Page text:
Friday, February 3, 2023


RV Tire Safety: My first-ever recommendation for a tire to buy

By Roger Marble
If you review my blog posts and posts on various RV forums, or have even attended one of my RV tire seminars, you know I have tried to avoid making specific tire recommendations. Well, this changes today.

If you use tires in a 225/75R16 dimension tire in ST or LT or Metric type, you might want to consider the Michelin Agilis® CrossClimate® C-Metric tire.

The reason I am making this recommendation is based on the load capacity of Michelin’s “C-Metric” tire.

Based on the data published by Michelin HERE, tire dimensions are the same. What is different is in the “Fine Print” of the stated Maximum load capacity for their C-Metric when inflated above 80 psi.

The LT Michelin has a stated Maximum Load Capacity Single of 2,680# and Max Dual load capacity of 2,470# per tire when inflated to 80 psi (LR-E). This max load applies to the Michelin LT225/75R16 XPS-Rib and the regular LT225/75R16 Agilis Cross-Climate. The same max load is stated for both Bridgestone, Continental, Goodyear, Toyo tires and others. (If you find another company making the use of the C-Metric load capacity please let me know.)

The Agilis C-Metric, however, has a maximum load capacity of 3,195# Single and 3,000# in Dual application when inflated to 83 psi.

The Agilis C-Metric provides additional load capacity

The “C-Metric” can give you an extra 515# load capacity in single or 530# per tire in dual position.

For a Class-C motorhome this works out to an additional load capacity of 3,150#.

Now, I would certainly hope that people not add another 3,000# of “stuff” into their RV. In my opinion, you would be better off using the Michelin Agilis to give you a nice increase in the “Reserve Load” capacity of your tires to get you closer to a suggested 20% figure.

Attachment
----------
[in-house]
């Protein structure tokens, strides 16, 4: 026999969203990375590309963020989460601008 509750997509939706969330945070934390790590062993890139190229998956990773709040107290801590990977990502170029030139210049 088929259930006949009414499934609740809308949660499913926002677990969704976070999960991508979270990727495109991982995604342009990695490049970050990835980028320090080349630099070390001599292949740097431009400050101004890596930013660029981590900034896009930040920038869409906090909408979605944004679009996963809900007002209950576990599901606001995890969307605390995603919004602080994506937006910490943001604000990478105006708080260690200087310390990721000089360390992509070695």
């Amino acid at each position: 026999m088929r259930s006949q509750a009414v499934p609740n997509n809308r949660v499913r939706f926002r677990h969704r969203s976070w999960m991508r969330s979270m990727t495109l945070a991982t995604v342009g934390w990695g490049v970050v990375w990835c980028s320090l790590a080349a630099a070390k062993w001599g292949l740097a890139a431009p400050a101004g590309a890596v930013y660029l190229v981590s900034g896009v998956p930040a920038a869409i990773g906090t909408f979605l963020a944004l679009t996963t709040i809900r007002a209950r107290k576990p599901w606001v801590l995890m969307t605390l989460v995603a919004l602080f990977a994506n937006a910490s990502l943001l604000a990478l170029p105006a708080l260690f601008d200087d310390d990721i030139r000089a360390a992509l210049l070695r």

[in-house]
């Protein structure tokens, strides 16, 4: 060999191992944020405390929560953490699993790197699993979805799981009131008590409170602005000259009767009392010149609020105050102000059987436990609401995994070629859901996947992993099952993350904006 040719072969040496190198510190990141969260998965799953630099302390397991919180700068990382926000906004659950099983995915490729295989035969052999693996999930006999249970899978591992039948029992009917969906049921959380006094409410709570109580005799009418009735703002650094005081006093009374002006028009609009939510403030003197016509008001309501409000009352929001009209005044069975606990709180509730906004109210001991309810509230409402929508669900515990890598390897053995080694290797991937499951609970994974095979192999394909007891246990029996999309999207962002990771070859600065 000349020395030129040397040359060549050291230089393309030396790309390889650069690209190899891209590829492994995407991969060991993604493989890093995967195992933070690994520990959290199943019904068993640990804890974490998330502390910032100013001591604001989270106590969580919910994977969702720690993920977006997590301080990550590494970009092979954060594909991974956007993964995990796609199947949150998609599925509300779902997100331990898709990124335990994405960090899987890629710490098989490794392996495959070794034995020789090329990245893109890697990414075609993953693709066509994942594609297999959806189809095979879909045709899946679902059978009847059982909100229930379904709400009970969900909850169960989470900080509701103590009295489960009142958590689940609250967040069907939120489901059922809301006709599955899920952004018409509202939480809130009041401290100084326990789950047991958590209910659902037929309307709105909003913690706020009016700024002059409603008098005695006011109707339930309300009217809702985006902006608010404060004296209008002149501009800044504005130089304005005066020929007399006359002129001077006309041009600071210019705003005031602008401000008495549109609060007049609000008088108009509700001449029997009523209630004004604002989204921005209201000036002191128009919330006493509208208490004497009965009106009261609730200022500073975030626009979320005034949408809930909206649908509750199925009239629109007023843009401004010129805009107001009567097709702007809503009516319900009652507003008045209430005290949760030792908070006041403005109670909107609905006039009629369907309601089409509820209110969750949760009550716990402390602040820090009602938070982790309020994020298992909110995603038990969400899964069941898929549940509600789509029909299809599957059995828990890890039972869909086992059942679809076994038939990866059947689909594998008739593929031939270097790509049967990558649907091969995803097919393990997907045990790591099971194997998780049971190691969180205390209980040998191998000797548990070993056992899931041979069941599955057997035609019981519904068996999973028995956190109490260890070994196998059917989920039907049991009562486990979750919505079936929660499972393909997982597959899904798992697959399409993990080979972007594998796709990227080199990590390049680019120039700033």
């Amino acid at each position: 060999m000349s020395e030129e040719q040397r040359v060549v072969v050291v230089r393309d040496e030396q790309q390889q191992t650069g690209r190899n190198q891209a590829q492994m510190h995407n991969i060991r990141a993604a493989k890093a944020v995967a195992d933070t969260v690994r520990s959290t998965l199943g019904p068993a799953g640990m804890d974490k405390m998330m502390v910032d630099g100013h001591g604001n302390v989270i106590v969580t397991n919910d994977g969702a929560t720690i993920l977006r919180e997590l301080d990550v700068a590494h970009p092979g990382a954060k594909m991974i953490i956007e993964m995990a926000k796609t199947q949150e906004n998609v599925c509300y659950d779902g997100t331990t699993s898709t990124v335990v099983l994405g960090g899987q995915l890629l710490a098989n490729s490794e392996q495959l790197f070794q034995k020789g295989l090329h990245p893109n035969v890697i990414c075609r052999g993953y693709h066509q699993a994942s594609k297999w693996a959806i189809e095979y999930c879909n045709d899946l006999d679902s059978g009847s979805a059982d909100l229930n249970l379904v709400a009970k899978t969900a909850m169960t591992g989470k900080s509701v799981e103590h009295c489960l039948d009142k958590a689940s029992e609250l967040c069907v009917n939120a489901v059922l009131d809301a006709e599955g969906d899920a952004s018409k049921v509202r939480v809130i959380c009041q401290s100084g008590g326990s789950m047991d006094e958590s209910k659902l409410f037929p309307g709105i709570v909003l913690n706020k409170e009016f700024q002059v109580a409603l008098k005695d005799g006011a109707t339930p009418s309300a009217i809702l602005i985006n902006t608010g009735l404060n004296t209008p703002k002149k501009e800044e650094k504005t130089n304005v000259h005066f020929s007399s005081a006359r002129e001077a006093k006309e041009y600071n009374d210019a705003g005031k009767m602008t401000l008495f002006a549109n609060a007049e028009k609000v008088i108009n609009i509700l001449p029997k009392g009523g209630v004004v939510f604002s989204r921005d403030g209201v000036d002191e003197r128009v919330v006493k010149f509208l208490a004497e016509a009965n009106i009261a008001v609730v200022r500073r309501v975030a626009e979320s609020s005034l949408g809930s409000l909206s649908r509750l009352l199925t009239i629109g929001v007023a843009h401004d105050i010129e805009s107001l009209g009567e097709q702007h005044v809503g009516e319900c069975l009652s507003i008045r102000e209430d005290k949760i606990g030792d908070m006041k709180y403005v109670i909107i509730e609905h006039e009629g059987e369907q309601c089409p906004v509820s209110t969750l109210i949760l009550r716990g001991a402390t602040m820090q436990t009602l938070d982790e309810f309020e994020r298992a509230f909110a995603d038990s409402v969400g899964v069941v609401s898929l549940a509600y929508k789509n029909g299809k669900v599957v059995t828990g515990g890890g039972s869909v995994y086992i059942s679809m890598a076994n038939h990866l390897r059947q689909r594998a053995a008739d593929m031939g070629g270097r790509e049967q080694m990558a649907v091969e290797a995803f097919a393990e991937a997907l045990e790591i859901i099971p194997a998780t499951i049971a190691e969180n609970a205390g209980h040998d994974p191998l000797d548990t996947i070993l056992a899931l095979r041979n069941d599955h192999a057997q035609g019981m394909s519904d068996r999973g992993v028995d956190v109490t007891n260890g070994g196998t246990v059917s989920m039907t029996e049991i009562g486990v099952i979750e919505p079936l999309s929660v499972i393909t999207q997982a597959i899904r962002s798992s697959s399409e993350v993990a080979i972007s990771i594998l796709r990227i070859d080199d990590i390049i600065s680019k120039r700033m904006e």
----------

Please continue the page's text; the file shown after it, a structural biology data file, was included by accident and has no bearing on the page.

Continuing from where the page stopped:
For you folks with RV trailers, your current ST225/75R16 LR-E tires are giving you a total load capacity of 11,320# for 4-tire applications. Switching to the Agilis could increase your capacity to 12,780# or better. It would increase your reserve load from your current 10% to 24% if you simply resist the temptation to pack more “stuff.”

It appears that Michelin has made some construction changes in their C-Metric line to provide more or better reinforcing materials to support the extra level of inflation. That is where you get the extra load capacity over LT-type tires. That’s because it is the inflation that supports the load, not the tire itself.

I can only assume that other tire companies have chosen to make the marketing decision to not build similar “C-Metric” tires. This option is available to all tire companies as there is nothing magic involved here, just a marketing decision.

Have a tire question? Sign up for Roger Marble’s new Facebook Group: RV tire news, information and discussion, hosted by and moderated by Roger. He’ll be happy to help you.

Read more from Roger Marble on his blog at or on



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1 year ago

The “c” is made by almost all manufacturers. It is required for all the new sprinter type vans that are on the market. It stands for cargo. Just remember, just because the tire rated at a higher load capacity, that doesn’t make it a better tire. The most important factor to any tire is air pressure.

William M
1 year ago

Roger, I switched to Pathfinder HSR 225/75/16C on my class c. They are made by Hankook for Discount Tires. We are on an extended trip through the Rockies and so far I am satisfied with the ride and performance.

Roger V
1 year ago


Last edited 1 year ago by Roger V
1 year ago
Reply to  Roger V

He mentioned that the additional capacity could prevent accidental overloading and provide a safety cushion. He also stated that he hoped people wouldn’t arbitrarily overload their rv’s just because of the additional tire capacity.

Donald N Wright
1 year ago

Thank you. I guess I will soon stop seeing big RV’s on the side of the road. Do they have tire sizes for small campers like popups, aframes, teardrops, smaller single axle trailers ? Manufacturers usually put the cheapest tires on them.

1 year ago

I have the same question. Thank you Roger for having the courage to name names.

1 year ago


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